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Background
Implementing effective sustainability disclosure
policies is not an easy task for policymakers.
Sustainability data often falls into a “grey zone”
insofar as financial materiality is concerned. This
means that many companies can legally circumvent
well-intentioned disclosure policies—even, in some
cases, mandatory disclosure policies put forward by
securities regulators—by invoking the materiality
principle.
45
In other instances, the lack of proper
enforcement for non-compliance often leads to less
than optimal results.
Stock exchanges face an additional burden. Unlike
governments and securities regulators, they
increasingly operate as for-profit companies, and
are sometimes owned by listed entities. Many
stock exchanges have expressed the legitimate
concern that implementing sustainability reporting
requirements into their listed standards could
discourage future listings.
Perhaps most importantly, a complex, almost
overwhelming set of tools is at the policymaker’s
45 According to a recent study, almost 75% of U.S. publicly traded
companies are ignoring a three-year-old Securities and Exchange
Commission requirement that they inform investors of the risks that
climate change may pose to their bottom lines. For more information,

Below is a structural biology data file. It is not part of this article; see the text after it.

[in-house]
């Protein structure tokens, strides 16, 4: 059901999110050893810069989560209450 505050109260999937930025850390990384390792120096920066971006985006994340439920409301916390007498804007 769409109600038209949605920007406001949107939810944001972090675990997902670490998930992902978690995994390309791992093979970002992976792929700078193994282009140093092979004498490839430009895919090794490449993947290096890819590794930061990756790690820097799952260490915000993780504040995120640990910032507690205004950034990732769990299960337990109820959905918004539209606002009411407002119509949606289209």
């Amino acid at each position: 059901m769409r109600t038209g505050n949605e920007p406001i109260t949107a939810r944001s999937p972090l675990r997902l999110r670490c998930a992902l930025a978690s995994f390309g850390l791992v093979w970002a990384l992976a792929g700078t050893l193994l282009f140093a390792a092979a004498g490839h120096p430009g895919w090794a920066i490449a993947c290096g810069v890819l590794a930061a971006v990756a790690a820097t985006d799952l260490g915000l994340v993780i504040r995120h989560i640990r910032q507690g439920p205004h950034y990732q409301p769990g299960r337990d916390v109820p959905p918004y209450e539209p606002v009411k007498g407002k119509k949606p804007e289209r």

see
disposal. Permutations include voluntary, sector-
specific disclosure policies, mandatory “all inclusive”
policies, the increasingly referenced “comply or
explain” model, and policies that use enforcement
mechanisms vs. those that do not. While good work
is being done to help policymakers identify best
practices,
46
there is a dearth of quantitative evidence
to help the global policymakers in this regard.
Our analytical approach is inspired from available
policy research and academic literature that
discusses, among other things, the merits of policy
type, clarity and scope in effectively achieving the
desired policy objectives—in our case, encouraging
corporate sustainability disclosure.
In 2000, the Organisation for Economic Co-operation
and Development (OECD) issued a report entitled,
“Reducing the risk of policy failure: challenges for
regulatory compliance”.
47
The paper presents the
results of research conducted to inform regulatory
reform among OECD countries, more specifically to
achieve regulatory effectiveness, defined as “how well
46 For instance, see
47 Organisation for Economic Co-operation and Development. “Reducing
the risk of policy failure: challenges for regulatory compliance,” 2000.
Retrieved from
on September 27, 2013.
Figure 15:
Stock exchange-led sustainability disclosure policies by year and country classification
0
1
2
3
4
5
6
7
8
9
10
1970
1974
1979
1983
1985
1986
1995
1997
1998
1999
2001
2003
2004
2006
2008
2009
2010
2011
2012
NUMBER OF SUSTAINABILITY DISCLOSURE POLICIES
DEVELOPED MARKETS
EMERGING MARKETS
Source: CK Capital
1...,27,28,29,30,31,32,33,34,35,36 38,39,40,41,42,43,44,45,46,47,...71